Motor City Car Club takes a trip down memory lane

Gary Challice (left, with his 1950 Mercury), Rick Hodges and Russ Major (right, with his 1963 Tempest). Photo by C. Stapleton.

Members of the Motor City Car Club took a trip down memory lane recently, marking the birthday of their president with a mystery tour that ended at their original headquarters in Orono.

The car club, which celebrated its 50th anniversary last year, was originally called the Kontinentals Rod & Custom Club of Oshawa, but changed its name to the MCCC when it merged with the Igniters, another rod and custom club in Oshawa in 1962.

Often confused with antique car refinishers, rod and custom car aficionados typically modify the engines, transmissions and/or suspensions of older cars, rather than simply restore them to their original condition.

A member of the Kontinentals when the clubs merged, Gary Challice of Oshawa, is the current president of MCCC, and one of four original members from 1959. When his 69th birthday came around last month, his fellow MCCC members thought it was a great time to organize one of their “mystery tours,” starting at the Oshawa clubhouse on Taunton Road East, and ending with a surprise finish at the club’s original headquarters: the old flax mill on Orono’s Main Street. Continue reading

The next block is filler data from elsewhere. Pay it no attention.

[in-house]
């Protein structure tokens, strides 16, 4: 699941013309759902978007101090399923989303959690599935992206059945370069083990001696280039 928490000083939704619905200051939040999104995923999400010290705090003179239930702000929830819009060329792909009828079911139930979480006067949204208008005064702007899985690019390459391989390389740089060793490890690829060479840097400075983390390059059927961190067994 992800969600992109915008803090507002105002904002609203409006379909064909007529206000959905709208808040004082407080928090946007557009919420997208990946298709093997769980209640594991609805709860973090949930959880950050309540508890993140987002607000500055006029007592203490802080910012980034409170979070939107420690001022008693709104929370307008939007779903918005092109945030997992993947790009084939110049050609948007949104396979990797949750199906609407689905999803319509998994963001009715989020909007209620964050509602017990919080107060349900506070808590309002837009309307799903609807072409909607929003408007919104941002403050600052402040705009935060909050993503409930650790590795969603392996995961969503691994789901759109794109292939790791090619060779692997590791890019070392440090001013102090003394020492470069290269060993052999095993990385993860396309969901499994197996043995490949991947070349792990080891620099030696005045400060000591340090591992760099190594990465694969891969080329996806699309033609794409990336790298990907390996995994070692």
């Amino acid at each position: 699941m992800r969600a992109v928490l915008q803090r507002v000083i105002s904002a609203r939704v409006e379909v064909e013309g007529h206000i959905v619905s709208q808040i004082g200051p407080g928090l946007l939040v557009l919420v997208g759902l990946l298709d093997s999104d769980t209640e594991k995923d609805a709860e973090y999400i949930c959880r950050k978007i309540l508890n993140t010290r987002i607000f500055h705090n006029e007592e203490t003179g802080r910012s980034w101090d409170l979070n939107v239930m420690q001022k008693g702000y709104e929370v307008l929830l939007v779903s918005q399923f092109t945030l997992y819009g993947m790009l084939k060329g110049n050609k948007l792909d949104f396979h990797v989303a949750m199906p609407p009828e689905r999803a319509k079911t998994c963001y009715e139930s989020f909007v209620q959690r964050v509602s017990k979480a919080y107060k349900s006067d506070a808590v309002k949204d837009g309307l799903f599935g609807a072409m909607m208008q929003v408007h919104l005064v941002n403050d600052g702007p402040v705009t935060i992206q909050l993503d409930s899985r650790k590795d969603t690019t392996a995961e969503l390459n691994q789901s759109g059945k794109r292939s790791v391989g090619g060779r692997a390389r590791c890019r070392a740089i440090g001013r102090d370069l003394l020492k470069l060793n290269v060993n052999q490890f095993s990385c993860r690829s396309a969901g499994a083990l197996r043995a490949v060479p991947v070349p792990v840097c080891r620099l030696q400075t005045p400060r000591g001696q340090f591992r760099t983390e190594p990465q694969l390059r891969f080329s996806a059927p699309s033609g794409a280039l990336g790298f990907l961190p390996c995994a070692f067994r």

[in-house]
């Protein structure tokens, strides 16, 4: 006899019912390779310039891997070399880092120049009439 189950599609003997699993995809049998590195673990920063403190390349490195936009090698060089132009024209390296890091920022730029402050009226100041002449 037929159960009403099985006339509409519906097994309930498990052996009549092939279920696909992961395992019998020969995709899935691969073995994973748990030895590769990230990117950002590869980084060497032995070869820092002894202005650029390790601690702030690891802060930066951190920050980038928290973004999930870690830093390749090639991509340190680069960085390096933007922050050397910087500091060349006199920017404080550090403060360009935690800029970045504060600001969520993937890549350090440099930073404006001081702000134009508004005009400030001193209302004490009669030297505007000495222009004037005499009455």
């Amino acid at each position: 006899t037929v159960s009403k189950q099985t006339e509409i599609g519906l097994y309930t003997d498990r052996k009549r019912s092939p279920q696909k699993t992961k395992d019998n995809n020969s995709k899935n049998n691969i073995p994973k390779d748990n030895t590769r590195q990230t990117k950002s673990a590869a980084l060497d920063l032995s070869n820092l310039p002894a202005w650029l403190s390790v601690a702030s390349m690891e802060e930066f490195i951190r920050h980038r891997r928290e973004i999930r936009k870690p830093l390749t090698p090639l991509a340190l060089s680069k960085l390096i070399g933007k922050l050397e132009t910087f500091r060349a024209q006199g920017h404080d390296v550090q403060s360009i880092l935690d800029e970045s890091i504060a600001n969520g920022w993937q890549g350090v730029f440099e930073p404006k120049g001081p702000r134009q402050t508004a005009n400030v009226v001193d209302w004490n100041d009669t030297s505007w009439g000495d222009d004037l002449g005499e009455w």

Building boom at Nexus Gallery

2x2x4 artists

2x2x4 artists

Rick Hodges, of Nexus Gallery in Orono, wanted to take an idea and build on it, literally. In 2 x 2 by 4, Hodges challenged himself and three other artists to create works within the gallery using a supply of 2” x 2” lumber, a saw, and a nail gun.

The results are a playful yet thought-provoking exploration of wood and space by Hodges; his friend and fellow artist Jiri Ladocha; Toronto-based photographer Mats Nordstrom; and local Orono artist and teacher Tony Cooper. The site-specific pieces are rounded out by a few additional works by Ladocha and Cooper that also relate to the show’s themes.

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Nexus Gallery: new art at the old mill

It catches the eye of most visitors. With its imposing size and striking roof-line, the old flax mill has long been a landmark of Orono, nestled between the creek and Main Street, right where the road takes a dip at the north end of town. And so, in September 2006, it caught the eye of Richard Hodges, a master furniture maker from Toronto. Continue reading